Shark Stewards is joining forces with the Shark Research Institute to advocate and lobby to increase protection for sharks and rays under CITES Appendix II. We are representing for increased protection for increasingly endangered mako sharks, white spotted wedgefish and giant guitarfish at CoP18 in Colombo, Sri Lanka.  These species are globally threatened due to the high demand for fins in the shark fin trade.  The Governments of Senegal, Sri Lanka, and Mexico announced they would sponsor proposals to protect some of the worlds most endangered sharks at this year’s CITES Conference of the Parties (CoP18). The Convention on International Trade in Endangered Species of Wild Fauna and Flora (CITES). Delegates will consider listing shortfin and longfin mako sharks, 10 species of white-spotted wedgefish, and 6 species of giant guitarfish under CITES Appendix II at CoP18 in Colombo, Sri Lanka, from 23 May to 3 June.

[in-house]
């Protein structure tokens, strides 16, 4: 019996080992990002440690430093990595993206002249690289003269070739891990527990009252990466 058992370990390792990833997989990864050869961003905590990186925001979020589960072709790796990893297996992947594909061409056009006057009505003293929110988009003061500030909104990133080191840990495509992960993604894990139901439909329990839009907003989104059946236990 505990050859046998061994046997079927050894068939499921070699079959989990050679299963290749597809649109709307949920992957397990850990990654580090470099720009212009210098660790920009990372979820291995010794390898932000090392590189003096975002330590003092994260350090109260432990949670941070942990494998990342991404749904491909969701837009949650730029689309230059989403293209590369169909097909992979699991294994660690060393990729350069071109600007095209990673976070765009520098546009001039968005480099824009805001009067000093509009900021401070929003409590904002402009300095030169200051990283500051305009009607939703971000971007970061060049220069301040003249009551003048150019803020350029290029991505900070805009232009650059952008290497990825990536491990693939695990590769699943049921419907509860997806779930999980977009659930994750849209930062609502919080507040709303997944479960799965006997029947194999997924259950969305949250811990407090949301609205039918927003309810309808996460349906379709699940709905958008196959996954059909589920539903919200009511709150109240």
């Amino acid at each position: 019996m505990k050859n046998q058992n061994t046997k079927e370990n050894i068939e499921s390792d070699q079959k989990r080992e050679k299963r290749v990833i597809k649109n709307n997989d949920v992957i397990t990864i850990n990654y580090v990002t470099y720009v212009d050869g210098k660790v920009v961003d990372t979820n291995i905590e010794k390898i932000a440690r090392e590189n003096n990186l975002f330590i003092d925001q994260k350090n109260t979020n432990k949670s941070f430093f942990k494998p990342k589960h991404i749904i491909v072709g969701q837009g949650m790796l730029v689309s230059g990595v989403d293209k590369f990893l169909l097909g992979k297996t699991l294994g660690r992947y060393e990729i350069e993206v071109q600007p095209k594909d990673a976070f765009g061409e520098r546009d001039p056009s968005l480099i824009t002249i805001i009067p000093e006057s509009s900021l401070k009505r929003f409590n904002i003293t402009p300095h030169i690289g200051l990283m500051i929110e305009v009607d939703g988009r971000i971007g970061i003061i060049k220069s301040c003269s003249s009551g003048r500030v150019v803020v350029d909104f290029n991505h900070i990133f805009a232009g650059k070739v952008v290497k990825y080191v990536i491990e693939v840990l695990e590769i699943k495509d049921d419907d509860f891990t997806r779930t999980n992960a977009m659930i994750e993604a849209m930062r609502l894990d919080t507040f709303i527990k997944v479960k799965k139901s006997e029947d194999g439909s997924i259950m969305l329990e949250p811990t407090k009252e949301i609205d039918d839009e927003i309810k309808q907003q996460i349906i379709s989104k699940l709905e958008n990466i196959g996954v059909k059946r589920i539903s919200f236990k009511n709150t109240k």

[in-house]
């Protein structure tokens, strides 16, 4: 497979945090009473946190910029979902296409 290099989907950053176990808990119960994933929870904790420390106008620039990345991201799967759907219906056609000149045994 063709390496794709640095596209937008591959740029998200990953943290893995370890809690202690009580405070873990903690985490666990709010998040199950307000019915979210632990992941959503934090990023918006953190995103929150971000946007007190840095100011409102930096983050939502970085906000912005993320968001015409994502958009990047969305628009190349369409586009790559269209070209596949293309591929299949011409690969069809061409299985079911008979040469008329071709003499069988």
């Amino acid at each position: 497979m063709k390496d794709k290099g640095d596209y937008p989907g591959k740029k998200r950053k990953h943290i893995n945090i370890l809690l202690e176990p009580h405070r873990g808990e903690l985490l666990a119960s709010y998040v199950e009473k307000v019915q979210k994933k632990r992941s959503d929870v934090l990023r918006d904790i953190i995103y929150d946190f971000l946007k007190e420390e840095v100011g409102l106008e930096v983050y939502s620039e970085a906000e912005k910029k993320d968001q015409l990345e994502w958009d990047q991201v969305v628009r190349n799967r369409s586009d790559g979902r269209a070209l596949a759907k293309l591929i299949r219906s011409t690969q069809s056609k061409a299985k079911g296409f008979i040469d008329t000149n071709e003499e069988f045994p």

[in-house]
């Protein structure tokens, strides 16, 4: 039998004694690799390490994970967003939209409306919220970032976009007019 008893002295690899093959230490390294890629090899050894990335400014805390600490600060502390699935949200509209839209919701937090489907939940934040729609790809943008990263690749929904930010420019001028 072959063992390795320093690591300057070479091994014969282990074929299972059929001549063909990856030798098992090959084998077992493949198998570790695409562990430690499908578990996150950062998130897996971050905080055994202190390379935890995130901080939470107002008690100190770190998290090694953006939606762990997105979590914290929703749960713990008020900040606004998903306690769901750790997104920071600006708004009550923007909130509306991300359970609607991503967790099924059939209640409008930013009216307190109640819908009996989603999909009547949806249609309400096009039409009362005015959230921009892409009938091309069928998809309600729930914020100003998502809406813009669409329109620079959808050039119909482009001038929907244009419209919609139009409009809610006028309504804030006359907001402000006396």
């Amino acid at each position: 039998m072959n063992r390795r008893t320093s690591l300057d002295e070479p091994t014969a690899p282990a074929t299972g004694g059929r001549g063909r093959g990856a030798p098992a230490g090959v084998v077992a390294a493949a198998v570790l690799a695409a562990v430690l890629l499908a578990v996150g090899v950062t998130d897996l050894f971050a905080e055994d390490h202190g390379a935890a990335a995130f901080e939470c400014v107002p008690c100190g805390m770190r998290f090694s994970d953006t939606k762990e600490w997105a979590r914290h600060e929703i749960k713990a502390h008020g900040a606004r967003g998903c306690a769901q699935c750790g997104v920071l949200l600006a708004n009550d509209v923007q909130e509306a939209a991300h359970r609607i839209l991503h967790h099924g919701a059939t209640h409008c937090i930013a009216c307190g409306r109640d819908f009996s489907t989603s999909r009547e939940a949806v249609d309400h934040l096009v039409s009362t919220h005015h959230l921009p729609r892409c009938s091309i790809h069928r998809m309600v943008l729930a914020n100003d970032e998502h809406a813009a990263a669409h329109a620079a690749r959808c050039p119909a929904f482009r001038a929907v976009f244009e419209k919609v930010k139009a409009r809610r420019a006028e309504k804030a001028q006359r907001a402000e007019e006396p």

CoP 18 sharks

It has been estimated that the international trade in wild plants and animals worth billions of dollars a year.  The harmful trade of shark fin is threatening the survival of many species of sharks. Momentum for international protections for sharks and rays continues to grow, with a record 67 governments co-sponsoring one or more listing proposals in the lead-up to this year’s Convention on International Trade in Endangered Species of Wild Fauna and Flora (CITES) Conference of the Parties (CoP18).

Species listed under Appendix II can be traded internationally but only if the trade does not cause detriment to them in the wild.